Both the substrate of the label stock and the adhesive required to bond the substrate together with the micro-embossed metallic material constitute additional layers beyond those normally assembled for constructing pressure-sensitive prismatic labels. However, cost savings from acquiring conventional label stocks over available prismatic label stocks more than offset any costs attributable to the additional materials.

The micro-embossed metallic material is preferably a metalized film in which a metal such as aluminum or zinc is deposited onto a film such as a polypropylene, polyethylene, polystyrene, polyester, or polyvinyl chloride. The label stock substrate is preferably paper. When bonded together, the metalized film and paper substrate form stronger and more durable labels. The paper substrate contributes increased rigidity, and the metalized film contributes tear resistance and an environmental barrier.

Film-based label stocks can also be used, especially for particularly adverse (e.g., wet) environments. For example, the metallic material in the form of a metalized film can be bonded to a label stock made of polyolefin for eventual mounting on squeeze bottles or other flexible substrates. A wide choice of adhesives is also available with conventional label stocks, which would otherwise be impractical to make available in the form of prismatic label stock. The adhesives can vary in qualities such as co-adhesion, repositionability, removability, and resistance to cold.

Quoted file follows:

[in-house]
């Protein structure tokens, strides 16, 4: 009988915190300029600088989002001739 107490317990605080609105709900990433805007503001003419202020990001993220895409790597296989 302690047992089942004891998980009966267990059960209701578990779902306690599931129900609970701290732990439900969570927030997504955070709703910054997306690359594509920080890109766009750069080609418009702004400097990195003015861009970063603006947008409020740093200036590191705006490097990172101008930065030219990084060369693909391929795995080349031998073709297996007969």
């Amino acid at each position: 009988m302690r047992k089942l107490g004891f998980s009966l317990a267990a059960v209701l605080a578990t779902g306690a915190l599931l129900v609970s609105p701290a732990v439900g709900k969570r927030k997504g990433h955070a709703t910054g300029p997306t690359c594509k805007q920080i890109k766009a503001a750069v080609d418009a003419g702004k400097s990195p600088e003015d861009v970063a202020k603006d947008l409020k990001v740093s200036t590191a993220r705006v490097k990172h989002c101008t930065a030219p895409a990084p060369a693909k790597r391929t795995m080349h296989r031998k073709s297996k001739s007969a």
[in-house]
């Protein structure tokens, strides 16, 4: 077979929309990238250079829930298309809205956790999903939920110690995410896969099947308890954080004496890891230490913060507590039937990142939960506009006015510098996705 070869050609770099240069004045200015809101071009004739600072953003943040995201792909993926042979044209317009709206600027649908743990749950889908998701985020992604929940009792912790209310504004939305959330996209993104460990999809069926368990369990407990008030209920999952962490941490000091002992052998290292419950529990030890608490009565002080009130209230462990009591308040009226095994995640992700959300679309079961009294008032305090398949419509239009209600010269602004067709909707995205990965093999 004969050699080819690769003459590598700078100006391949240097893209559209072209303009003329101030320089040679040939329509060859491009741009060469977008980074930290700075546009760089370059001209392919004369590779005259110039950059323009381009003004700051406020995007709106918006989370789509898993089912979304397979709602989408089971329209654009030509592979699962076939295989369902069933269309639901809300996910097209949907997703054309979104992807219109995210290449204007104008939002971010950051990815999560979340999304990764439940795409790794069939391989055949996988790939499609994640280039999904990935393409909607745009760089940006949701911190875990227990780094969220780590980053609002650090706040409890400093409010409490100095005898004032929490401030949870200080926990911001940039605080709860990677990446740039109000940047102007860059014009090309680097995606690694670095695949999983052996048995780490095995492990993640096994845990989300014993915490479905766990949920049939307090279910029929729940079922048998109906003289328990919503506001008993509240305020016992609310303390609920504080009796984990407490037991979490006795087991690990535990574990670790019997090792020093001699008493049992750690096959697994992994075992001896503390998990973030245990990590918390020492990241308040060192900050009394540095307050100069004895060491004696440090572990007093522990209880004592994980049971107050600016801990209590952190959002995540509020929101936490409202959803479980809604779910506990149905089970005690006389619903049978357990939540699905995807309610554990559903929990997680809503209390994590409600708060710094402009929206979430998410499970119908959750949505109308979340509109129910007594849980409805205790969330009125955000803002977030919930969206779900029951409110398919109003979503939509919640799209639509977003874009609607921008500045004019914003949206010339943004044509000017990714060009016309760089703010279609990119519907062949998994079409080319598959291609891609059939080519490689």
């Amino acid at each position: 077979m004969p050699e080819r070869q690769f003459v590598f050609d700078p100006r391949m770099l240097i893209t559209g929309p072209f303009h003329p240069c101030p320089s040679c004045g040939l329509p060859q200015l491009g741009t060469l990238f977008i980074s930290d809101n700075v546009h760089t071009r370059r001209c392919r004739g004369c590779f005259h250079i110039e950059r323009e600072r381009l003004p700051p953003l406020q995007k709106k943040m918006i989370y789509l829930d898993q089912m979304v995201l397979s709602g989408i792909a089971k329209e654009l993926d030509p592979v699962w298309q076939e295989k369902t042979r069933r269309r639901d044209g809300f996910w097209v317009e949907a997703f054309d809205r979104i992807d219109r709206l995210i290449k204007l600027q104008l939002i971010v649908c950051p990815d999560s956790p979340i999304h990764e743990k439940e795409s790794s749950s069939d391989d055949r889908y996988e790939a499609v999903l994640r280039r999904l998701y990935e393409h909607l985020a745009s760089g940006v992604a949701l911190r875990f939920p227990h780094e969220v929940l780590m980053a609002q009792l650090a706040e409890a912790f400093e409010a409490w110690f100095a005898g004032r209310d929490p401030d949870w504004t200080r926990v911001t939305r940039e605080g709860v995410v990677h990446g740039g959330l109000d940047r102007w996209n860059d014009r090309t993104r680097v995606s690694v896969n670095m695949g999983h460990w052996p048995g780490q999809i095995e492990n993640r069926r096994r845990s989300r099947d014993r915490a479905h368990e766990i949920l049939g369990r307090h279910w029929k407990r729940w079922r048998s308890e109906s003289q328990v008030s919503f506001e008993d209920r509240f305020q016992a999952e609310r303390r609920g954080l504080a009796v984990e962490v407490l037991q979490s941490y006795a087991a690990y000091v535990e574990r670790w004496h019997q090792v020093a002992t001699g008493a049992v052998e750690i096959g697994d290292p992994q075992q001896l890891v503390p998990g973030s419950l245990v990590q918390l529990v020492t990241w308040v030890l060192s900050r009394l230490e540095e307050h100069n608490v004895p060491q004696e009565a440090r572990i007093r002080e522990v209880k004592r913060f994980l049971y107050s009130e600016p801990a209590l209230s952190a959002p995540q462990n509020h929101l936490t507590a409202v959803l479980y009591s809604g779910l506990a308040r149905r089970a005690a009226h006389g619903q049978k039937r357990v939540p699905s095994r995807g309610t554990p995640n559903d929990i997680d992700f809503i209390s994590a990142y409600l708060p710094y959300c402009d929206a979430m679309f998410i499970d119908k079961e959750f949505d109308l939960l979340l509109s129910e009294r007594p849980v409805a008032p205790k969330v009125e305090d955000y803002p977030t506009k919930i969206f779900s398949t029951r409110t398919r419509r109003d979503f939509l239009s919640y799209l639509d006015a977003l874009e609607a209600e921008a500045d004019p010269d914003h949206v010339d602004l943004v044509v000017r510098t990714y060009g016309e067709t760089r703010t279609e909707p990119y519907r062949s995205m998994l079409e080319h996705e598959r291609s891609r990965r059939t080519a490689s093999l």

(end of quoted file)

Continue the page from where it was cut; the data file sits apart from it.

The in-line printing preferably includes (a) applying an opaque ink in a succession of patterns for blocking holographic effects of the micro-embossed metallic material in limited areas of the embossed metallic material and (b) applying a translucent ink in a succession of patterns for chromatically filtering holographic effects of the micro-embossed metallic material in other limited areas of the embossed metallic material. The printing stations for applying both the opaque ink and the translucent ink are preferably flexographic printing stations.

The conventional label stock can take a variety of forms for extending prismatic label construction into uses that would otherwise be even less economically viable. For example, the label stocks can vary from single card stocks to piggyback or redeemable coupon label stocks that involve additional substrates and layers of adhesive. In addition, the same micro-embossed metallic material can be bonded to a plurality of different conventional label stocks, which are available in smaller quantities; or more than one micro-embossed metallic material can be bonded to the same label stock.